Generation Yers (or millennials) make use of technology as an essential tool towards work-life balance. In addition, most of them concur that setting spare time aside for oneself is crucial in terms of said balance. 

A new way of conceiving life and work. That’s how we could summarize the imprint millennials are leaving on their respective companies and job positions. Even though there’s no exact date to frame the members of the so-called Generation Y, we could say that they’re those born between the early 80s and mid-90s. They’re reshaping working methods with the help of technology. They’re characterized by seeking greater labour flexibility so that they can manage their time and personal life better and, as reflected by diverse studies, by 2025 they will represent 75% of total labour force worldwide.

Millennials and previous generations

The arrival of millennials into the labour market and their new ways have clashed with previous generations, baby boomers and gen Xers, who have accused them of being apathetic and of working less hours. This criticism comes from a confrontation between two opposite working models. While baby boomers and gen Xers are used to going to their office or customary workplace, following the same schedule and with the intention of staying in the same company almost for life, millennials prefer working from anywhere in the world —thanks to new technologies—,labour flexibility and having the possibility to change companies anytime in order to achieve economic, social and personal improvement.

What is certain is that numbers speak for themselves and refute the reputation previous generations have conferred to millennials. A study by Manpower GroupThe Careers of Millennials: Vision 2020 — reflects a different reality: gen Yers work 52 hours on average per week in India; 48 hours in Mexico; and in countries like the United States, Spain or Australia around 45, 43 and 41 respectively. Besides, the report reveals that the members of this generation believe, with a high degree of conviction, that they’re going to work longer than their predecessors. The case in Japan is particularly surprising, since 37% of them think that they will do so until their last day on Earth, while only 3% of their Spaniard counterparts share the same opinion.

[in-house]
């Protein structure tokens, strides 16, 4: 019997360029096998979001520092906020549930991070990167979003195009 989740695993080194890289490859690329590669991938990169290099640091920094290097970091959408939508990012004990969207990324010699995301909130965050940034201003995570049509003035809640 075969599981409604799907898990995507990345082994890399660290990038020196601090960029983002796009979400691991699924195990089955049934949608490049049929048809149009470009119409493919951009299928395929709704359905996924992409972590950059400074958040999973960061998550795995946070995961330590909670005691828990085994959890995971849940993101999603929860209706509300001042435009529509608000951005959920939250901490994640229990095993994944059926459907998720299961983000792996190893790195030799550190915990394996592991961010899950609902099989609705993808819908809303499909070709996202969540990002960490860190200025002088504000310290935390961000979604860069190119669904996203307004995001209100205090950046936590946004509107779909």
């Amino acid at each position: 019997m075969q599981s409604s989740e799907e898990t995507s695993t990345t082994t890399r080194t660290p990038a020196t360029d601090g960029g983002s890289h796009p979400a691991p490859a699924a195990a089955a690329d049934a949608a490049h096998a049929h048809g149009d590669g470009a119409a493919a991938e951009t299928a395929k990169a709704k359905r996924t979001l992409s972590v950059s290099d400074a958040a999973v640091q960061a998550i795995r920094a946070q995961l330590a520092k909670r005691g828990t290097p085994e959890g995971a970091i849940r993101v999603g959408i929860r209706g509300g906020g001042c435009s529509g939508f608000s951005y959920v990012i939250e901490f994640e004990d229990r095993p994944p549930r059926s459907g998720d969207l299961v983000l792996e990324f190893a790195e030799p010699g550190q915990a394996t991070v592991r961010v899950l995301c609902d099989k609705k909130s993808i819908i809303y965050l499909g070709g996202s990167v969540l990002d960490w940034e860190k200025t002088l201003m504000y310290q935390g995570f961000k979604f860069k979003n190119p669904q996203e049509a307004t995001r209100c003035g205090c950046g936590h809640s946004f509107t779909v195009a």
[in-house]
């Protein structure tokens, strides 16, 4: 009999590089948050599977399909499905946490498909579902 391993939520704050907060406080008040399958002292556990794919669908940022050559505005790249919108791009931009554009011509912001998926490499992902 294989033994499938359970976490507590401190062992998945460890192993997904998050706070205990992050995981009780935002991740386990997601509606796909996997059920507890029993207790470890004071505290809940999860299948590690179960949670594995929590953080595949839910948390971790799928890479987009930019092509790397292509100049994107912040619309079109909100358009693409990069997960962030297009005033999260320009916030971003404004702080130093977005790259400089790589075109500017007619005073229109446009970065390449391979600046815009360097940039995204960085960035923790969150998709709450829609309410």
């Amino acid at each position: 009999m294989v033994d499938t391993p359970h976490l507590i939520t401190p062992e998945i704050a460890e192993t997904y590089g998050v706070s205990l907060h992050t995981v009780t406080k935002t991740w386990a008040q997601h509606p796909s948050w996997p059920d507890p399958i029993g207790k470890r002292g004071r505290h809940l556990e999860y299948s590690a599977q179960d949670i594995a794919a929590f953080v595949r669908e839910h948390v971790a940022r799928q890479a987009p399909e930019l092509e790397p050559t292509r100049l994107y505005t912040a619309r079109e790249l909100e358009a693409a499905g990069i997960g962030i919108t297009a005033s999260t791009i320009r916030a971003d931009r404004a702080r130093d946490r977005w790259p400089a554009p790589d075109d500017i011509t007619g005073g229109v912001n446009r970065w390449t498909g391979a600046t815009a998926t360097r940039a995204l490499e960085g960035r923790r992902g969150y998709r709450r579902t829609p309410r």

Different ways of comprehending work-life balance

Speaking of work-life balance, a report by The Head foundation called “Understanding a misunderstood generation” reveals that it hasn’t got the same meaning for all millennials, since their geographic location is a key factor. While most of them concur that having spare time for themselves is crucial, those in North America and Western Europe point out that the second most important aspect is a flexible schedule; in Africa, Asia-Pacific and Central and Eastern Europe, respect and expertise. Despite these data, over 50% of millennials all over the world would be ready to accept the challenge of becoming leaders in their organizations, even if that meant a greater level of stress and stronger commitment to work duties. Furthermore, in Central and Eastern European countries, more than 40% of them wouldn’t be willing to quit a well-paid, reputable job in order to achieve a better work-life balance.

To fully understand this new working environment, which is being implemented in organizations all over the world by merging old and new, it’s imperative to speak about the binomial millennials-technology. Millennials are connected almost 24 hours a day. This hyperconnectivity may have its pros and cons. On the positive side, it favours the conciliation gen Yers demand (the possibility of working from anywhere, flexible schedule…), but can this be counterproductive in certain occasions?

Millennials and the use of new technologies

In order to answer that question, it suffices to analyze some of the data collected by a survey conducted by Adobe in the USA: 36% of millennials make use of corporate email while watching TV or a movie, 35% when in bed and 28% in the restroom. These numbers reflect how difficult is for them to switch off from work during personal or intimate moments, despite their “more free time for myself” demand. But it seems that this hyperconnectivity is spreading to older generations as well, since the survey also reflects that 63% of gen Xers check their work email during their holiday periods, followed by 62% of millennials and 55% of baby boomers.

Taking into account this technological approach on the part of preceding generations, are we closer to the universalization of the millennial working model? It appears to be the case, since labour force will be comprised mostly of millennials in a near future, but only time will tell. What seems certain is that gen Yers have been facing a prevailing uncertainty situation for years, caused by the global economic climate in which they live, but that didn’t deter them from revolutionizing the way work is carried out. Despite the opinion of previous generations, millennials face the future willing to keep growing professionally and take new challenges. They’re available to work anywhere, anytime… as long as both their professional and personal lives are made compatible.

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